In the wake of the horrific Paris Attacks there seems to be a general consensus that something must be done to prevent ISIL from striking again, perhaps this time in the UK, and to halt their murderous expansion in the Middle East. However there is no consensus on what this something is.
In August 2013 the House of Commons voted down the proposal to start bombing Assad. This was largely due to the narrative of Britain once again attempting to illegally poke its nose into other countries’ business, wasting large amounts of money, losing many lives and in sum causing more harm than good. British MP’s and the public fear of being on the wrong side of history yet again.
People also have more specific concerns. There are doubts about the effectiveness of bombing, that there are no long-term aims or objectives, that there is no exit strategy and that the real issue should be about tackling the conditions that allow the ISIL ideology to fester and grow and by joining the conflict we only seek to put our country at greater peril
In light of these objections let me set forward the logic for military involvement in Syria.
Recent events have demonstrated that ISIL are a very real threat. As the murders on the streets of Paris reminded us so starkly, ISIL is not some remote problem thousands of miles away. It is a direct threat to our security at home and abroad. It has already taken the lives of British hostages and carried out the worst terrorist attack against British people since 7/7 on the beaches of Tunisia, to say nothing of the seven terrorist plots right here in Britain that have been foiled by our security services in recent months. This, coupled with the barbarity that has been ongoing in Syria over the past number of years, meets the criterion for ‘just cause’ that every war needs to be legal.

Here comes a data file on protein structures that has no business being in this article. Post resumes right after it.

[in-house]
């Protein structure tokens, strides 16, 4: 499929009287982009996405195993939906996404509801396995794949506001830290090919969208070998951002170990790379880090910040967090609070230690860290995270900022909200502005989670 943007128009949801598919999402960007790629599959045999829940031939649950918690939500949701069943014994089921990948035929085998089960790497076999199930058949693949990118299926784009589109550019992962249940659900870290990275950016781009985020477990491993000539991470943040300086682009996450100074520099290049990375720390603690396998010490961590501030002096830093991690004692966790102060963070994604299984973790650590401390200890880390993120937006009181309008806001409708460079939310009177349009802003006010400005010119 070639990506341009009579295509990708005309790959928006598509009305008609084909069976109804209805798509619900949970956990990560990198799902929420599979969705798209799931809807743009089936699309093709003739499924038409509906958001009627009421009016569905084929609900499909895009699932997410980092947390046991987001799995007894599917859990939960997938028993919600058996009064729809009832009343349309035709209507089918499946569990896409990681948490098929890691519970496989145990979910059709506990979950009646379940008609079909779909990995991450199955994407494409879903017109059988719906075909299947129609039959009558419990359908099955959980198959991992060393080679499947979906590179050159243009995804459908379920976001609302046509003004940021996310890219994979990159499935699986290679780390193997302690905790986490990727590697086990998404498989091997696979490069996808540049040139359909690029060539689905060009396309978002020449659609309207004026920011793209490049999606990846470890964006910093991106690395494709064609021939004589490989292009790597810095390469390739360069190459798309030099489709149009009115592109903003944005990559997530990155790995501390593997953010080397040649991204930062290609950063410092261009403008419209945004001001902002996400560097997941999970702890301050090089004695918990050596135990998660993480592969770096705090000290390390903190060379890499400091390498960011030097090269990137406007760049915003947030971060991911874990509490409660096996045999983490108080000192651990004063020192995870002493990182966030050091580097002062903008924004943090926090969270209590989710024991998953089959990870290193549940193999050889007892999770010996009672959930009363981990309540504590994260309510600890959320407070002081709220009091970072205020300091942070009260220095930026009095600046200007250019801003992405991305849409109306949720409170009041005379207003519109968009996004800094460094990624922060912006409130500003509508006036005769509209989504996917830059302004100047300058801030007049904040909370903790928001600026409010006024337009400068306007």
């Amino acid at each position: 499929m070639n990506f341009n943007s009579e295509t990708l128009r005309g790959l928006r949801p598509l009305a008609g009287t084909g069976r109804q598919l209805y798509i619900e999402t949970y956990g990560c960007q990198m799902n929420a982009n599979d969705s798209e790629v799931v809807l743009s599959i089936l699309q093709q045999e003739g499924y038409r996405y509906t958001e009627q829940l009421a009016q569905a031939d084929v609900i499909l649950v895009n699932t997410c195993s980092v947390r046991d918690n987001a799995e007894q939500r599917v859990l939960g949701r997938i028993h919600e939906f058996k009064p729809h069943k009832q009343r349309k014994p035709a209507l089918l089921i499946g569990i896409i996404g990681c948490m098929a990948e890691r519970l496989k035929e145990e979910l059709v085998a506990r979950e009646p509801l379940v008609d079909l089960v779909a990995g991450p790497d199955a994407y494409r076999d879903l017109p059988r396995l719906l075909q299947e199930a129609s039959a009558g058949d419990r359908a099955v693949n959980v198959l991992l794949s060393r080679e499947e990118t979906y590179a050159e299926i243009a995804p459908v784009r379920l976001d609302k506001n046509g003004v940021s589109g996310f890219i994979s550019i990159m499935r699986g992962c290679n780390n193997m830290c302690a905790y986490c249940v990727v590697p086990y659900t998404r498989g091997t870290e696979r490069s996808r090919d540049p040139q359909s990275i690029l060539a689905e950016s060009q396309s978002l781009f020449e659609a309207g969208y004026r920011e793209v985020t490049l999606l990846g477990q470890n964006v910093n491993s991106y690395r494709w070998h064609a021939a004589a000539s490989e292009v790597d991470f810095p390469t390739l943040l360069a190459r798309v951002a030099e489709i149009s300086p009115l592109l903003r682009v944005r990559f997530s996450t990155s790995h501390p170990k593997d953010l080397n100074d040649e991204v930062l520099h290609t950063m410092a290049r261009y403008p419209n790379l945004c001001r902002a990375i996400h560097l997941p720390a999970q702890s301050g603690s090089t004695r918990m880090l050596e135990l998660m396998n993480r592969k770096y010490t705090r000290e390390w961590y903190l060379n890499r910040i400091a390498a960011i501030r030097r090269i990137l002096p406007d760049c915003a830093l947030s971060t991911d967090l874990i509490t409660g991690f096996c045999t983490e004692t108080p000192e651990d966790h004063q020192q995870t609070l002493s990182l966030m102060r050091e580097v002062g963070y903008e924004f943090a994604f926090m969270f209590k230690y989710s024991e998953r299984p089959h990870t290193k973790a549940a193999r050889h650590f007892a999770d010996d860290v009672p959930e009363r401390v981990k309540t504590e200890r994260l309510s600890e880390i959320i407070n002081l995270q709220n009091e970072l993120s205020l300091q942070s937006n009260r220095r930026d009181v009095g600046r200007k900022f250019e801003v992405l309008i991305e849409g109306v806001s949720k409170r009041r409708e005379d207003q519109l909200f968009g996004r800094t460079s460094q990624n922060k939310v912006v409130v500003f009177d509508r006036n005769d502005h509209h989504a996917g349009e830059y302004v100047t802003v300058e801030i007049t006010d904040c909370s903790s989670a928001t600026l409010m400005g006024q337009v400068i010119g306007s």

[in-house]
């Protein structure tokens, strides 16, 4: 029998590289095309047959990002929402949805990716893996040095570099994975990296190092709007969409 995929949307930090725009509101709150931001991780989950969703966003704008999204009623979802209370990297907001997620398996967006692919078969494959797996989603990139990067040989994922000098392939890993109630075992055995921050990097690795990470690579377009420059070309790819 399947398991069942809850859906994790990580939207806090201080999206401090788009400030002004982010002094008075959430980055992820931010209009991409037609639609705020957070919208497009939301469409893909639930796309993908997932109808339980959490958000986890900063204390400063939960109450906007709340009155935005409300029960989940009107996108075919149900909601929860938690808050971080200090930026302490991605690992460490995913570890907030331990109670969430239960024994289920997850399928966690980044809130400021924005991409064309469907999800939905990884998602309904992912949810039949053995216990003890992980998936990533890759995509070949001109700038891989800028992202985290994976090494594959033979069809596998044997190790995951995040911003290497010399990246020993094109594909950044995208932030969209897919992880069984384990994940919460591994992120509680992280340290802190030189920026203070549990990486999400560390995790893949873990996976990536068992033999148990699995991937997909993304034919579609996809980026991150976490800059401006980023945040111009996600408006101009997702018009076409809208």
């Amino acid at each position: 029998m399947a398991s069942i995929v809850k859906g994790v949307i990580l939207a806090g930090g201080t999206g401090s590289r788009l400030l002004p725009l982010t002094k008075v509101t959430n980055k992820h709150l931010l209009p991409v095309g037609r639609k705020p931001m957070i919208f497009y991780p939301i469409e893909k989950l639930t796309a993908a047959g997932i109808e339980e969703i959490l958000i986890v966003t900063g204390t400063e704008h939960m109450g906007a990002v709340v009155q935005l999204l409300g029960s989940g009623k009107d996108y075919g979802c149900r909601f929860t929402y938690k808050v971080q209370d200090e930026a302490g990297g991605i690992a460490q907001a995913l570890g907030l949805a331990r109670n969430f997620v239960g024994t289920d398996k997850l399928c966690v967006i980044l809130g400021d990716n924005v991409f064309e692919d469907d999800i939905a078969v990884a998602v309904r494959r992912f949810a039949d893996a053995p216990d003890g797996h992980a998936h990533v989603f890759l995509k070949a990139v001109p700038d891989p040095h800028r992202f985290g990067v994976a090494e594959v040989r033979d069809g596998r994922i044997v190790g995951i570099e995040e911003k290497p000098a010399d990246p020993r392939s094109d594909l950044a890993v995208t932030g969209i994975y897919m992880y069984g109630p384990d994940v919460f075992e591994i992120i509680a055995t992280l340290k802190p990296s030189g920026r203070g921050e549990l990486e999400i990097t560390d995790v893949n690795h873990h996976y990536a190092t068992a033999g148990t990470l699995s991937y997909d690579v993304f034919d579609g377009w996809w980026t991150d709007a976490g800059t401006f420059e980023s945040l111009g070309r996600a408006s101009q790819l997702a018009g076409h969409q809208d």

The next requirement for war is right intention. There has been set forth by the Prime Minister a very clear set of aims and objectives that meet this. The purpose of military intervention would be obvious; to stop and reverse ISIL’s expansion, to end its malign rule, to spoil its seductive narrative of triumph, and therefore destroy its military power.
To those who recognise that something must be done but point to diplomacy rather than conflict I want to make clear that if this could be done, it would be done. Governments from all over the world have been trying this to no avail. The destructive ISIL philosophy is not suited to the negotiating table. However that does not mean diplomacy will not form a part of the long-term strategy. The Prime Minister and Defence Secretary have said that there must be a full spectrum response to deal with ISIL at its source in Syria, Iraq, and Libya. I believe that our response should be to bring together military strategy with diplomatic strategy, political strategy and development strategy. The UK is currently working to counter ISIL’s finances, restrict the flow of foreign fighters, and provide humanitarian support to those affected by ISIL’s brutality. The UK is leading the way with its biggest ever response to a humanitarian crisis. To date, the UK Government has committed over £1 billion in humanitarian funding, providing support such as food, shelter, medical care and clean drinking water, for hundreds of thousands of people affected by the conflict, both inside Syria and for refugees across the region. However, this does not comprehensively deal with the threat ISIL pose. Military action is needed as well.